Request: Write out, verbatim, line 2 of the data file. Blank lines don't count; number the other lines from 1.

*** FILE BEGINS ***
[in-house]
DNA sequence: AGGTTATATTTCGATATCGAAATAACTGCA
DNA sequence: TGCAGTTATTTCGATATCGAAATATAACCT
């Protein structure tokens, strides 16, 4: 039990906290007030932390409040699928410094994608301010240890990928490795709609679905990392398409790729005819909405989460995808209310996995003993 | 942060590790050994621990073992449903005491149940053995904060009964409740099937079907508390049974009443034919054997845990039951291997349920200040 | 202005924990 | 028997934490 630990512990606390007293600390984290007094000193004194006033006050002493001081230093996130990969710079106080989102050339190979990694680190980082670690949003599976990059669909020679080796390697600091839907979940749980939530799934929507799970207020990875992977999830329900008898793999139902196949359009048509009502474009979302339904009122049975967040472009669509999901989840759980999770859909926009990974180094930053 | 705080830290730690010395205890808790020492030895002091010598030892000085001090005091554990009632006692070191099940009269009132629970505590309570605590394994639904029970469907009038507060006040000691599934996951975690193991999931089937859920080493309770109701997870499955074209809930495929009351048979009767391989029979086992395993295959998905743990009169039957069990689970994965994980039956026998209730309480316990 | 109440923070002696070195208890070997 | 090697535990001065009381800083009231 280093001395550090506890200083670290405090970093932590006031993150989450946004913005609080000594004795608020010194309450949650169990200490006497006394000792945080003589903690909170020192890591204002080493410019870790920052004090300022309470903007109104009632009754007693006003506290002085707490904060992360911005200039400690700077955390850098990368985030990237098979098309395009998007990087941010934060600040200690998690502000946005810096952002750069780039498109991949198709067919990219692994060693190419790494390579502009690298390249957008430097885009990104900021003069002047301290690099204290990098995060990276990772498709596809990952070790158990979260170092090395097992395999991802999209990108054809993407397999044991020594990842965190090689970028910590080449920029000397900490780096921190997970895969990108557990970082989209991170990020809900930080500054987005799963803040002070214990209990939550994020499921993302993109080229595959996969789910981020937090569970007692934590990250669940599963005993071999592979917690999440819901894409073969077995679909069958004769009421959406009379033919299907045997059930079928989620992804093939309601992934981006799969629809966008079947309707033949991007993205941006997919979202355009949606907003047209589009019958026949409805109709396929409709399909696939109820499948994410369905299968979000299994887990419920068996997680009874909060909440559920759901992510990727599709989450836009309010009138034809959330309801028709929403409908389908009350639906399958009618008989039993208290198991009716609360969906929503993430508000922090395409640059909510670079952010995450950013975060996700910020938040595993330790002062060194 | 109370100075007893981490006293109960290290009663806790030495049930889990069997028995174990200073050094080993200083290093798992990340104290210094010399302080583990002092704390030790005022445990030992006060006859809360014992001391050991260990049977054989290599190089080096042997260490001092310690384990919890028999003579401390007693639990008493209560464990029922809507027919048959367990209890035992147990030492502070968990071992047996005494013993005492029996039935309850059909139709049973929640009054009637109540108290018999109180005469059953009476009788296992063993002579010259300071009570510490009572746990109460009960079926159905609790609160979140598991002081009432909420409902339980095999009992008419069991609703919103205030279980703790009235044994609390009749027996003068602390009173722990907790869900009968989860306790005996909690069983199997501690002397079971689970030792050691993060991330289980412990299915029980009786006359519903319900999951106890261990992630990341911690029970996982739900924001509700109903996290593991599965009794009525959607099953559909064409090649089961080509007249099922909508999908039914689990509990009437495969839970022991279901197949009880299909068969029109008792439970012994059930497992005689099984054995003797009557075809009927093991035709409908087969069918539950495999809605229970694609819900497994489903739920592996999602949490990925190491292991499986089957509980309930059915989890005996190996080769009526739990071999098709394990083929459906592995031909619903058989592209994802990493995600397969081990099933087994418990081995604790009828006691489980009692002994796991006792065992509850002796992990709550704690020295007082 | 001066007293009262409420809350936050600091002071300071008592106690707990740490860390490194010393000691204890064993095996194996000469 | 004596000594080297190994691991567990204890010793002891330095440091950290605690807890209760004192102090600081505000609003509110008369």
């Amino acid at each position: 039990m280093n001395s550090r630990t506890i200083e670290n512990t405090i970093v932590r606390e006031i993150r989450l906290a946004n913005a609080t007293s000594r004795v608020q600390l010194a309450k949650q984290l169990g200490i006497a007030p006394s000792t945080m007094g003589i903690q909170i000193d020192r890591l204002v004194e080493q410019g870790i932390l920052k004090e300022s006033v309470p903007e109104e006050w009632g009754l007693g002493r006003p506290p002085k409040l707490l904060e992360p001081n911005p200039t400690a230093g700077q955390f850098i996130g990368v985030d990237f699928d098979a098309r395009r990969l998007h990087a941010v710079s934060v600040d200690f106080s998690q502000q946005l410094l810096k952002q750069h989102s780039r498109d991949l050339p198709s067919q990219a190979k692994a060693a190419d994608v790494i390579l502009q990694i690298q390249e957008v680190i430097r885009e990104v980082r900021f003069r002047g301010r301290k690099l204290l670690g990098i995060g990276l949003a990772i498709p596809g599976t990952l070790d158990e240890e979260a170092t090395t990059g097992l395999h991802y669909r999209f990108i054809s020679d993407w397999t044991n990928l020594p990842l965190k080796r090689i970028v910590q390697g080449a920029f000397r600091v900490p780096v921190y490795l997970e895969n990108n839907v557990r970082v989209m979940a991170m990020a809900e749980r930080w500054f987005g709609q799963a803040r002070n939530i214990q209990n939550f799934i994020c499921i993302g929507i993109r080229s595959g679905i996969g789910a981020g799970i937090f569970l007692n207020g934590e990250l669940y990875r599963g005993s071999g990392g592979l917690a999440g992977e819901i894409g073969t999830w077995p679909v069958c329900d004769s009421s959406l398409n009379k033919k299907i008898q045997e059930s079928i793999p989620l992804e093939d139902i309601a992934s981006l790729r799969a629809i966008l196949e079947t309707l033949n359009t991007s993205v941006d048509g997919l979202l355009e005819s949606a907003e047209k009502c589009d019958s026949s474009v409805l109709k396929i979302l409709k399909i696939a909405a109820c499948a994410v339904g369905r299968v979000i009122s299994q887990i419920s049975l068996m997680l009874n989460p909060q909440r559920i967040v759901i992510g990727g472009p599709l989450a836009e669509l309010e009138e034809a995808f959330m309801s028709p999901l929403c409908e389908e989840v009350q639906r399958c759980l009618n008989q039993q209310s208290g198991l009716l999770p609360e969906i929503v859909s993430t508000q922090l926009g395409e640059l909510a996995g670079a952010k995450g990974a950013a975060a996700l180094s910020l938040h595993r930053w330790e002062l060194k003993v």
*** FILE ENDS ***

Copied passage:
DNA sequence: AGGTTATATTTCGATATCGAAATAACTGCA